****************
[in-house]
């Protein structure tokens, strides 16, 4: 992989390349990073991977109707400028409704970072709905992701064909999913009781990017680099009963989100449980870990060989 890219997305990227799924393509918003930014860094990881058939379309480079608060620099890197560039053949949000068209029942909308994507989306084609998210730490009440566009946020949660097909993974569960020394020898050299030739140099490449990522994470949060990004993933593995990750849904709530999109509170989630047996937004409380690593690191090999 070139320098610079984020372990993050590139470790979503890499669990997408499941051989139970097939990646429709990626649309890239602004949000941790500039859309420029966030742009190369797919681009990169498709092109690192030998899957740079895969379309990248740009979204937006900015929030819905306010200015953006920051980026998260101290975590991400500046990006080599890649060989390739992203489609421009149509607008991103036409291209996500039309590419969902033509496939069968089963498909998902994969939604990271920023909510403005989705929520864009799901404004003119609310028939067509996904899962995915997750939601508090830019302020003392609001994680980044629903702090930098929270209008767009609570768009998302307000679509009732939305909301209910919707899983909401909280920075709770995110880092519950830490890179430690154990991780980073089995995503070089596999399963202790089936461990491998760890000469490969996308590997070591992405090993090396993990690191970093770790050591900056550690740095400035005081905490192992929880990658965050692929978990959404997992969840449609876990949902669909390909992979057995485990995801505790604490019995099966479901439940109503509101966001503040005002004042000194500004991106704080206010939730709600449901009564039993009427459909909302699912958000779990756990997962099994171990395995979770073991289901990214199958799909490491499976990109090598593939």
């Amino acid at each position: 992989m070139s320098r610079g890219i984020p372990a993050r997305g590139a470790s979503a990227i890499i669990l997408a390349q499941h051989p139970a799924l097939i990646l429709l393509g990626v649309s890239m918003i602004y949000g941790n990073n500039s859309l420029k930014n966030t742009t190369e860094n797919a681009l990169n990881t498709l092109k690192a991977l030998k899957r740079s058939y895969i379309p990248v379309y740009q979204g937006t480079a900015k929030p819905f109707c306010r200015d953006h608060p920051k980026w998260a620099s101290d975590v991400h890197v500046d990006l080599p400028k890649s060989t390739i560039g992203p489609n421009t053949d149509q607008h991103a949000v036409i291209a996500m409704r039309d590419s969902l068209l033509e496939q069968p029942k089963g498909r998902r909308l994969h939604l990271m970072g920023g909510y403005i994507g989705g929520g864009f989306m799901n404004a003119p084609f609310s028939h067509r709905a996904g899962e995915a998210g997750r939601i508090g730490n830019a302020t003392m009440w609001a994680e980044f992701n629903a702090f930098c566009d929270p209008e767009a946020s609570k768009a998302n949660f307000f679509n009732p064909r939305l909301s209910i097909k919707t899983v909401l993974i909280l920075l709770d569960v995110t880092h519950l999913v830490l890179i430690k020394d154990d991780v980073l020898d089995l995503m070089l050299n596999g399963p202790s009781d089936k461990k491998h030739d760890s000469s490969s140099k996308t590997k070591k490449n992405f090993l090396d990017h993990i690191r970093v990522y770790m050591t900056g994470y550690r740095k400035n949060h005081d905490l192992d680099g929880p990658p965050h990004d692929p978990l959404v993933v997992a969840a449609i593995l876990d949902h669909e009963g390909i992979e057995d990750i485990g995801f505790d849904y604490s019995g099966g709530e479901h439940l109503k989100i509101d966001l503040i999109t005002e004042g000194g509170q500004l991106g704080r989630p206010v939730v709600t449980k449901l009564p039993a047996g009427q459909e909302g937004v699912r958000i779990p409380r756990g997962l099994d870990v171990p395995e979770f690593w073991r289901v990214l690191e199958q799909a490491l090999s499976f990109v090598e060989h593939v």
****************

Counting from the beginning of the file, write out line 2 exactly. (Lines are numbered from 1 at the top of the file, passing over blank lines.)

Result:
């Protein structure tokens, strides 16, 4: 992989390349990073991977109707400028409704970072709905992701064909999913009781990017680099009963989100449980870990060989 890219997305990227799924393509918003930014860094990881058939379309480079608060620099890197560039053949949000068209029942909308994507989306084609998210730490009440566009946020949660097909993974569960020394020898050299030739140099490449990522994470949060990004993933593995990750849904709530999109509170989630047996937004409380690593690191090999 070139320098610079984020372990993050590139470790979503890499669990997408499941051989139970097939990646429709990626649309890239602004949000941790500039859309420029966030742009190369797919681009990169498709092109690192030998899957740079895969379309990248740009979204937006900015929030819905306010200015953006920051980026998260101290975590991400500046990006080599890649060989390739992203489609421009149509607008991103036409291209996500039309590419969902033509496939069968089963498909998902994969939604990271920023909510403005989705929520864009799901404004003119609310028939067509996904899962995915997750939601508090830019302020003392609001994680980044629903702090930098929270209008767009609570768009998302307000679509009732939305909301209910919707899983909401909280920075709770995110880092519950830490890179430690154990991780980073089995995503070089596999399963202790089936461990491998760890000469490969996308590997070591992405090993090396993990690191970093770790050591900056550690740095400035005081905490192992929880990658965050692929978990959404997992969840449609876990949902669909390909992979057995485990995801505790604490019995099966479901439940109503509101966001503040005002004042000194500004991106704080206010939730709600449901009564039993009427459909909302699912958000779990756990997962099994171990395995979770073991289901990214199958799909490491499976990109090598593939």